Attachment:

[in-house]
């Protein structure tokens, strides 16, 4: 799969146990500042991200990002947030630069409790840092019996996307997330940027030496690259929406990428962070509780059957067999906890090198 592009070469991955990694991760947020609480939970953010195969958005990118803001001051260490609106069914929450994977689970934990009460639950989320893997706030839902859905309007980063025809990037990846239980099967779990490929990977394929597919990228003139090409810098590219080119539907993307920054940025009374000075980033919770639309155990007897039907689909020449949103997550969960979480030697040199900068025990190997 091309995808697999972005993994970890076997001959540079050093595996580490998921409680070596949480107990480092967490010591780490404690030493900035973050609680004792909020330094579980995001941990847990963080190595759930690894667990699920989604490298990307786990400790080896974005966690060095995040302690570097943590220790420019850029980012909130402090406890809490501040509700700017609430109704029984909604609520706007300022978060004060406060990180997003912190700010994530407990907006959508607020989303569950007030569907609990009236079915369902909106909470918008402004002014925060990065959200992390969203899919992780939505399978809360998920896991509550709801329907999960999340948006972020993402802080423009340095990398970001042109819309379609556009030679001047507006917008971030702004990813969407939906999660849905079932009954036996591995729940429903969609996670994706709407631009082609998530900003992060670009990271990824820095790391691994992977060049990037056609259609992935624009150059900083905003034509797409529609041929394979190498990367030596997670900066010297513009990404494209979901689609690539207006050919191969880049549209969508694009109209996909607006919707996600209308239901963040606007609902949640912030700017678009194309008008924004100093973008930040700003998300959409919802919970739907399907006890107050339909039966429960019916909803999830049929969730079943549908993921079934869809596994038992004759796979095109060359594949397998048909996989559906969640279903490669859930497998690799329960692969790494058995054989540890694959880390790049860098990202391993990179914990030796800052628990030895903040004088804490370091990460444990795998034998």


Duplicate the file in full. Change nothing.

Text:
[in-house]
């Protein structure tokens, strides 16, 4: 799969146990500042991200990002947030630069409790840092019996996307997330940027030496690259929406990428962070509780059957067999906890090198 592009070469991955990694991760947020609480939970953010195969958005990118803001001051260490609106069914929450994977689970934990009460639950989320893997706030839902859905309007980063025809990037990846239980099967779990490929990977394929597919990228003139090409810098590219080119539907993307920054940025009374000075980033919770639309155990007897039907689909020449949103997550969960979480030697040199900068025990190997 091309995808697999972005993994970890076997001959540079050093595996580490998921409680070596949480107990480092967490010591780490404690030493900035973050609680004792909020330094579980995001941990847990963080190595759930690894667990699920989604490298990307786990400790080896974005966690060095995040302690570097943590220790420019850029980012909130402090406890809490501040509700700017609430109704029984909604609520706007300022978060004060406060990180997003912190700010994530407990907006959508607020989303569950007030569907609990009236079915369902909106909470918008402004002014925060990065959200992390969203899919992780939505399978809360998920896991509550709801329907999960999340948006972020993402802080423009340095990398970001042109819309379609556009030679001047507006917008971030702004990813969407939906999660849905079932009954036996591995729940429903969609996670994706709407631009082609998530900003992060670009990271990824820095790391691994992977060049990037056609259609992935624009150059900083905003034509797409529609041929394979190498990367030596997670900066010297513009990404494209979901689609690539207006050919191969880049549209969508694009109209996909607006919707996600209308239901963040606007609902949640912030700017678009194309008008924004100093973008930040700003998300959409919802919970739907399907006890107050339909039966429960019916909803999830049929969730079943549908993921079934869809596994038992004759796979095109060359594949397998048909996989559906969640279903490669859930497998690799329960692969790494058995054989540890694959880390790049860098990202391993990179914990030796800052628990030895903040004088804490370091990460444990795998034998």